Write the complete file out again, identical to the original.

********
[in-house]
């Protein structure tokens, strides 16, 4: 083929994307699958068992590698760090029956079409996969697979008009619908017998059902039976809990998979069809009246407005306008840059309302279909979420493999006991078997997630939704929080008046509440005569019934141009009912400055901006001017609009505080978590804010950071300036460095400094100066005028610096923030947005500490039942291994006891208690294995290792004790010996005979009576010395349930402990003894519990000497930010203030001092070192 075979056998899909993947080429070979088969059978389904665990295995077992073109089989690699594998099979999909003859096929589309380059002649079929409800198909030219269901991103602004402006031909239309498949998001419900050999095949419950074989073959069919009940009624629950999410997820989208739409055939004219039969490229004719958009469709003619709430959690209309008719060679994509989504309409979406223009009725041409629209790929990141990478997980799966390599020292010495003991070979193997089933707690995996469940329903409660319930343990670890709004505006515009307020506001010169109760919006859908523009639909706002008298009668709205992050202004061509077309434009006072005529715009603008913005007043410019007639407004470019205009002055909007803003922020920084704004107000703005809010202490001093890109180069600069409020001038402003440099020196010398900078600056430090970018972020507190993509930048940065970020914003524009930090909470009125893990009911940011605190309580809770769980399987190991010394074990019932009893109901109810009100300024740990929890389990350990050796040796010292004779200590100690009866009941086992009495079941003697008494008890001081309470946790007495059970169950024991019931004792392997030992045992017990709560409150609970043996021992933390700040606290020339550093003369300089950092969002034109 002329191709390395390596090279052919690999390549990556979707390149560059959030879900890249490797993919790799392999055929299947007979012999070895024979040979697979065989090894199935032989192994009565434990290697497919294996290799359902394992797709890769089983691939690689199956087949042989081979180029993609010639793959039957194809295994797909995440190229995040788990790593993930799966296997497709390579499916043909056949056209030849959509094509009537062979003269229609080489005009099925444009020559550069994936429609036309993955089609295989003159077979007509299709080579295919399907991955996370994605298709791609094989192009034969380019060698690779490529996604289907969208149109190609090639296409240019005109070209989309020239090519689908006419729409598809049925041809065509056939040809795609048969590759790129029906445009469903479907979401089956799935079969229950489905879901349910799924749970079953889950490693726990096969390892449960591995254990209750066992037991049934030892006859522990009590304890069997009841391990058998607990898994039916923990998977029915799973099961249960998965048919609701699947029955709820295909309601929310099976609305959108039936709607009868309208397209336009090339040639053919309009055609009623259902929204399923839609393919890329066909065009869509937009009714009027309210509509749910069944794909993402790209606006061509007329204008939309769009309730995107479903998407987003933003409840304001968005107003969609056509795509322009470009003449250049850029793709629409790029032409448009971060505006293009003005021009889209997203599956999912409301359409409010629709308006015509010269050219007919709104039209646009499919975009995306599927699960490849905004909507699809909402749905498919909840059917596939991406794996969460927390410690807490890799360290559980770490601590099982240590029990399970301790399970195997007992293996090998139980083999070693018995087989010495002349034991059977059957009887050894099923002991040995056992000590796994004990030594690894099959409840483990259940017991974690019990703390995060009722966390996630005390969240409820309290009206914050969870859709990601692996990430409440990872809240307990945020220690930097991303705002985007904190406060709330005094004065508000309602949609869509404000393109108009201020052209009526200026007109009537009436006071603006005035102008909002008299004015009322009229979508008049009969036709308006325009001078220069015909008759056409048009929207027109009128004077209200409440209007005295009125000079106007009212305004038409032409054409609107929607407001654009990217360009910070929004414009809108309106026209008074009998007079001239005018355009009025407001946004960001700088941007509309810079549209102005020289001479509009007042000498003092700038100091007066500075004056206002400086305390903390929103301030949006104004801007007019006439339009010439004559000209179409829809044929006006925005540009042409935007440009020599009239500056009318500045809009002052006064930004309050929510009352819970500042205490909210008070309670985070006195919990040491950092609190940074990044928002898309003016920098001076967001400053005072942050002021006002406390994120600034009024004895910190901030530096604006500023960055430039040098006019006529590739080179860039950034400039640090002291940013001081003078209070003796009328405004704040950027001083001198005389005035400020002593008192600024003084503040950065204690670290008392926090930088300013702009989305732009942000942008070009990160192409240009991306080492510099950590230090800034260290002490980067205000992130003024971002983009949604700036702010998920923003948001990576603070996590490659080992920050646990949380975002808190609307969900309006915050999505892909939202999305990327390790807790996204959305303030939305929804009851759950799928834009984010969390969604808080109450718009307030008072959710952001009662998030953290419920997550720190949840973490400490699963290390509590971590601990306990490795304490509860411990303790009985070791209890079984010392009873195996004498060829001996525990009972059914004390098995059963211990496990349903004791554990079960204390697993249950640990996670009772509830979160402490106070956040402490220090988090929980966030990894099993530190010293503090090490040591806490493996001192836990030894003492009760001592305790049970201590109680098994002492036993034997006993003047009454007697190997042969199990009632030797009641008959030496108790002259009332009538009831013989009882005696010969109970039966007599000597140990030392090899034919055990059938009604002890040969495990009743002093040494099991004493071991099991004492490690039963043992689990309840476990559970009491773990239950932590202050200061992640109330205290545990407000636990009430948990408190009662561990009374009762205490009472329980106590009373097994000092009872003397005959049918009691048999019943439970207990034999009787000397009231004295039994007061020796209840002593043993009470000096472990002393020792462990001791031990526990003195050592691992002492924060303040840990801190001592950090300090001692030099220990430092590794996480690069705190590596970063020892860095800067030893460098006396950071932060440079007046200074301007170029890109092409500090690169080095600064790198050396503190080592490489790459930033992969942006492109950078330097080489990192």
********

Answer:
[in-house]
């Protein structure tokens, strides 16, 4: 083929994307699958068992590698760090029956079409996969697979008009619908017998059902039976809990998979069809009246407005306008840059309302279909979420493999006991078997997630939704929080008046509440005569019934141009009912400055901006001017609009505080978590804010950071300036460095400094100066005028610096923030947005500490039942291994006891208690294995290792004790010996005979009576010395349930402990003894519990000497930010203030001092070192 075979056998899909993947080429070979088969059978389904665990295995077992073109089989690699594998099979999909003859096929589309380059002649079929409800198909030219269901991103602004402006031909239309498949998001419900050999095949419950074989073959069919009940009624629950999410997820989208739409055939004219039969490229004719958009469709003619709430959690209309008719060679994509989504309409979406223009009725041409629209790929990141990478997980799966390599020292010495003991070979193997089933707690995996469940329903409660319930343990670890709004505006515009307020506001010169109760919006859908523009639909706002008298009668709205992050202004061509077309434009006072005529715009603008913005007043410019007639407004470019205009002055909007803003922020920084704004107000703005809010202490001093890109180069600069409020001038402003440099020196010398900078600056430090970018972020507190993509930048940065970020914003524009930090909470009125893990009911940011605190309580809770769980399987190991010394074990019932009893109901109810009100300024740990929890389990350990050796040796010292004779200590100690009866009941086992009495079941003697008494008890001081309470946790007495059970169950024991019931004792392997030992045992017990709560409150609970043996021992933390700040606290020339550093003369300089950092969002034109 002329191709390395390596090279052919690999390549990556979707390149560059959030879900890249490797993919790799392999055929299947007979012999070895024979040979697979065989090894199935032989192994009565434990290697497919294996290799359902394992797709890769089983691939690689199956087949042989081979180029993609010639793959039957194809295994797909995440190229995040788990790593993930799966296997497709390579499916043909056949056209030849959509094509009537062979003269229609080489005009099925444009020559550069994936429609036309993955089609295989003159077979007509299709080579295919399907991955996370994605298709791609094989192009034969380019060698690779490529996604289907969208149109190609090639296409240019005109070209989309020239090519689908006419729409598809049925041809065509056939040809795609048969590759790129029906445009469903479907979401089956799935079969229950489905879901349910799924749970079953889950490693726990096969390892449960591995254990209750066992037991049934030892006859522990009590304890069997009841391990058998607990898994039916923990998977029915799973099961249960998965048919609701699947029955709820295909309601929310099976609305959108039936709607009868309208397209336009090339040639053919309009055609009623259902929204399923839609393919890329066909065009869509937009009714009027309210509509749910069944794909993402790209606006061509007329204008939309769009309730995107479903998407987003933003409840304001968005107003969609056509795509322009470009003449250049850029793709629409790029032409448009971060505006293009003005021009889209997203599956999912409301359409409010629709308006015509010269050219007919709104039209646009499919975009995306599927699960490849905004909507699809909402749905498919909840059917596939991406794996969460927390410690807490890799360290559980770490601590099982240590029990399970301790399970195997007992293996090998139980083999070693018995087989010495002349034991059977059957009887050894099923002991040995056992000590796994004990030594690894099959409840483990259940017991974690019990703390995060009722966390996630005390969240409820309290009206914050969870859709990601692996990430409440990872809240307990945020220690930097991303705002985007904190406060709330005094004065508000309602949609869509404000393109108009201020052209009526200026007109009537009436006071603006005035102008909002008299004015009322009229979508008049009969036709308006325009001078220069015909008759056409048009929207027109009128004077209200409440209007005295009125000079106007009212305004038409032409054409609107929607407001654009990217360009910070929004414009809108309106026209008074009998007079001239005018355009009025407001946004960001700088941007509309810079549209102005020289001479509009007042000498003092700038100091007066500075004056206002400086305390903390929103301030949006104004801007007019006439339009010439004559000209179409829809044929006006925005540009042409935007440009020599009239500056009318500045809009002052006064930004309050929510009352819970500042205490909210008070309670985070006195919990040491950092609190940074990044928002898309003016920098001076967001400053005072942050002021006002406390994120600034009024004895910190901030530096604006500023960055430039040098006019006529590739080179860039950034400039640090002291940013001081003078209070003796009328405004704040950027001083001198005389005035400020002593008192600024003084503040950065204690670290008392926090930088300013702009989305732009942000942008070009990160192409240009991306080492510099950590230090800034260290002490980067205000992130003024971002983009949604700036702010998920923003948001990576603070996590490659080992920050646990949380975002808190609307969900309006915050999505892909939202999305990327390790807790996204959305303030939305929804009851759950799928834009984010969390969604808080109450718009307030008072959710952001009662998030953290419920997550720190949840973490400490699963290390509590971590601990306990490795304490509860411990303790009985070791209890079984010392009873195996004498060829001996525990009972059914004390098995059963211990496990349903004791554990079960204390697993249950640990996670009772509830979160402490106070956040402490220090988090929980966030990894099993530190010293503090090490040591806490493996001192836990030894003492009760001592305790049970201590109680098994002492036993034997006993003047009454007697190997042969199990009632030797009641008959030496108790002259009332009538009831013989009882005696010969109970039966007599000597140990030392090899034919055990059938009604002890040969495990009743002093040494099991004493071991099991004492490690039963043992689990309840476990559970009491773990239950932590202050200061992640109330205290545990407000636990009430948990408190009662561990009374009762205490009472329980106590009373097994000092009872003397005959049918009691048999019943439970207990034999009787000397009231004295039994007061020796209840002593043993009470000096472990002393020792462990001791031990526990003195050592691992002492924060303040840990801190001592950090300090001692030099220990430092590794996480690069705190590596970063020892860095800067030893460098006396950071932060440079007046200074301007170029890109092409500090690169080095600064790198050396503190080592490489790459930033992969942006492109950078330097080489990192």